Lessons from Google Chrome
Browsers are an appealing target for attackers because they have a large and complex trusted computing base with a wide network-visible interface. Historically, every browser at some point has contained a bug that let a malicious Web-site operator circumvent the browser’s security policy and compromise the user’s computer. Even after these vulnerabilities are patched, many users continue to run older, vulnerable versions.5 When these users visit malicious Web sites, they run the risk of having their computers compromised.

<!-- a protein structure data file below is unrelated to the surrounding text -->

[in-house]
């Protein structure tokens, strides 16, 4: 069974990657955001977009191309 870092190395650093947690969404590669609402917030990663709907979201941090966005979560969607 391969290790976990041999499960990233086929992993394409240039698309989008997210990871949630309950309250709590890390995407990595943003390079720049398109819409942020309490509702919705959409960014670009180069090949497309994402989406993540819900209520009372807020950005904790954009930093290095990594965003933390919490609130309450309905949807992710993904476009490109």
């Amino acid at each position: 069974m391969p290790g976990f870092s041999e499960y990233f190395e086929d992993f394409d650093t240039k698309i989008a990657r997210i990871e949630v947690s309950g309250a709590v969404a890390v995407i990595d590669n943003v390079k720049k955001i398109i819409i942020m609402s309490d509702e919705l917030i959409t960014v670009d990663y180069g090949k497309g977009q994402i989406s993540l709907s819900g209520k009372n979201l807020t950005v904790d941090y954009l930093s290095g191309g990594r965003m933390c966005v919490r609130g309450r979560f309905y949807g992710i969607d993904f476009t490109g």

Generally speaking, the danger posed to users comes from three factors, and browser vendors can help keep their users safe by addressing each of these factors:
* The severity of vulnerabilities. By sandboxing their rendering engine, browsers can reduce the severity of vulnerabilities. Sandboxes limit the damage that can be caused by an attacker who exploits a vulnerability in the rendering engine.
* The window of vulnerability. Browsers can reduce this window by improving the user experience for installing browser updates, thus minimizing the number of users running old versions that lack security patches.
* The frequency of exposure. By warning users before they visit known malicious sites, browsers can reduce the frequency with which users interact with malicious content.